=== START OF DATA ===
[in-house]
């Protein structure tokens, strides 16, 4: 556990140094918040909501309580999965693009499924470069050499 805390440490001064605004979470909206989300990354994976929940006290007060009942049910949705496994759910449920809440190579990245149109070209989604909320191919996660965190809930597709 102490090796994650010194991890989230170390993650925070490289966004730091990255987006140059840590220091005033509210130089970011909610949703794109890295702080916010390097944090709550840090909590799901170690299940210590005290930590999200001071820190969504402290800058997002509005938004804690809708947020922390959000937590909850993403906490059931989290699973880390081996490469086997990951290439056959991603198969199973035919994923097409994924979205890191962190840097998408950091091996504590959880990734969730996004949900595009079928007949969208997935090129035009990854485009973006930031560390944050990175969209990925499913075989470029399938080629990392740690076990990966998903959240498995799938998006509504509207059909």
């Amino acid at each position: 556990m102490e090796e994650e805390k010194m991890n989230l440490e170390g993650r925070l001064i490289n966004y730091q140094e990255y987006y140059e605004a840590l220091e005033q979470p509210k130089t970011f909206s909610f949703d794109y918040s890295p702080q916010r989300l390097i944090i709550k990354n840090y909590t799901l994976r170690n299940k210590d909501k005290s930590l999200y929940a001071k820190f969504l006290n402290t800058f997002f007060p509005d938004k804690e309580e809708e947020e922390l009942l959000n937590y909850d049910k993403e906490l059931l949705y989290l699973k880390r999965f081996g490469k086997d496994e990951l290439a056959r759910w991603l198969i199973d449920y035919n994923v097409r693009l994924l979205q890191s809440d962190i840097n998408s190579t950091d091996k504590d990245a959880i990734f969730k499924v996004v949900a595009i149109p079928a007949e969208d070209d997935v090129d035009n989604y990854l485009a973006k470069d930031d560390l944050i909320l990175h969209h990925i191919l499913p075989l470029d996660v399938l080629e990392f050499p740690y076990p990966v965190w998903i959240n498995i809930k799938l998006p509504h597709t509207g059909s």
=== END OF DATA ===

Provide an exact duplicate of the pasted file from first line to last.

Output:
[in-house]
């Protein structure tokens, strides 16, 4: 556990140094918040909501309580999965693009499924470069050499 805390440490001064605004979470909206989300990354994976929940006290007060009942049910949705496994759910449920809440190579990245149109070209989604909320191919996660965190809930597709 102490090796994650010194991890989230170390993650925070490289966004730091990255987006140059840590220091005033509210130089970011909610949703794109890295702080916010390097944090709550840090909590799901170690299940210590005290930590999200001071820190969504402290800058997002509005938004804690809708947020922390959000937590909850993403906490059931989290699973880390081996490469086997990951290439056959991603198969199973035919994923097409994924979205890191962190840097998408950091091996504590959880990734969730996004949900595009079928007949969208997935090129035009990854485009973006930031560390944050990175969209990925499913075989470029399938080629990392740690076990990966998903959240498995799938998006509504509207059909």
């Amino acid at each position: 556990m102490e090796e994650e805390k010194m991890n989230l440490e170390g993650r925070l001064i490289n966004y730091q140094e990255y987006y140059e605004a840590l220091e005033q979470p509210k130089t970011f909206s909610f949703d794109y918040s890295p702080q916010r989300l390097i944090i709550k990354n840090y909590t799901l994976r170690n299940k210590d909501k005290s930590l999200y929940a001071k820190f969504l006290n402290t800058f997002f007060p509005d938004k804690e309580e809708e947020e922390l009942l959000n937590y909850d049910k993403e906490l059931l949705y989290l699973k880390r999965f081996g490469k086997d496994e990951l290439a056959r759910w991603l198969i199973d449920y035919n994923v097409r693009l994924l979205q890191s809440d962190i840097n998408s190579t950091d091996k504590d990245a959880i990734f969730k499924v996004v949900a595009i149109p079928a007949e969208d070209d997935v090129d035009n989604y990854l485009a973006k470069d930031d560390l944050i909320l990175h969209h990925i191919l499913p075989l470029d996660v399938l080629e990392f050499p740690y076990p990966v965190w998903i959240n498995i809930k799938l998006p509504h597709t509207g059909s």